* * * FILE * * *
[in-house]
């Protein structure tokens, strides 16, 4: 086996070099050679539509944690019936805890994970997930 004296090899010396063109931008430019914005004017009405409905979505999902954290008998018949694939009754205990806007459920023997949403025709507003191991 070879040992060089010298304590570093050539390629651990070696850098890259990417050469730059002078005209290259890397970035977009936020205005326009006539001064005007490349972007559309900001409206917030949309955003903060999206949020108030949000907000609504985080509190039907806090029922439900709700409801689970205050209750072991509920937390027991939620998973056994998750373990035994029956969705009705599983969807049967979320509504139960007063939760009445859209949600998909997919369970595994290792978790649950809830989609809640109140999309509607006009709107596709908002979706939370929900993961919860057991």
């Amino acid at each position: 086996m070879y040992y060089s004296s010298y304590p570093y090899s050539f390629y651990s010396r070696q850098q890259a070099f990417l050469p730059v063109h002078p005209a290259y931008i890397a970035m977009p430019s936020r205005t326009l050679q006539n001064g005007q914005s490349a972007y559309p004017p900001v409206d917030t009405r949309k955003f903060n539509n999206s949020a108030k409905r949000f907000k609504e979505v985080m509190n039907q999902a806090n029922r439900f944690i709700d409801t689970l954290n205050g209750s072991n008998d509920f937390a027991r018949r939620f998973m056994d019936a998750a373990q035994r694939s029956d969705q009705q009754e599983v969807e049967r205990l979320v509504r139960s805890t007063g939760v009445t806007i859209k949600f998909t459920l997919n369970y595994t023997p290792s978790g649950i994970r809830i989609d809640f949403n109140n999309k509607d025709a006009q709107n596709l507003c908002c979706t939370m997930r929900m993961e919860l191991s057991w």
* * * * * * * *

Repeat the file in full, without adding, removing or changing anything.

[in-house]
């Protein structure tokens, strides 16, 4: 086996070099050679539509944690019936805890994970997930 004296090899010396063109931008430019914005004017009405409905979505999902954290008998018949694939009754205990806007459920023997949403025709507003191991 070879040992060089010298304590570093050539390629651990070696850098890259990417050469730059002078005209290259890397970035977009936020205005326009006539001064005007490349972007559309900001409206917030949309955003903060999206949020108030949000907000609504985080509190039907806090029922439900709700409801689970205050209750072991509920937390027991939620998973056994998750373990035994029956969705009705599983969807049967979320509504139960007063939760009445859209949600998909997919369970595994290792978790649950809830989609809640109140999309509607006009709107596709908002979706939370929900993961919860057991």
């Amino acid at each position: 086996m070879y040992y060089s004296s010298y304590p570093y090899s050539f390629y651990s010396r070696q850098q890259a070099f990417l050469p730059v063109h002078p005209a290259y931008i890397a970035m977009p430019s936020r205005t326009l050679q006539n001064g005007q914005s490349a972007y559309p004017p900001v409206d917030t009405r949309k955003f903060n539509n999206s949020a108030k409905r949000f907000k609504e979505v985080m509190n039907q999902a806090n029922r439900f944690i709700d409801t689970l954290n205050g209750s072991n008998d509920f937390a027991r018949r939620f998973m056994d019936a998750a373990q035994r694939s029956d969705q009705q009754e599983v969807e049967r205990l979320v509504r139960s805890t007063g939760v009445t806007i859209k949600f998909t459920l997919n369970y595994t023997p290792s978790g649950i994970r809830i989609d809640f949403n109140n999309k509607d025709a006009q709107n596709l507003c908002c979706t939370m997930r929900m993961e919860l191991s057991w």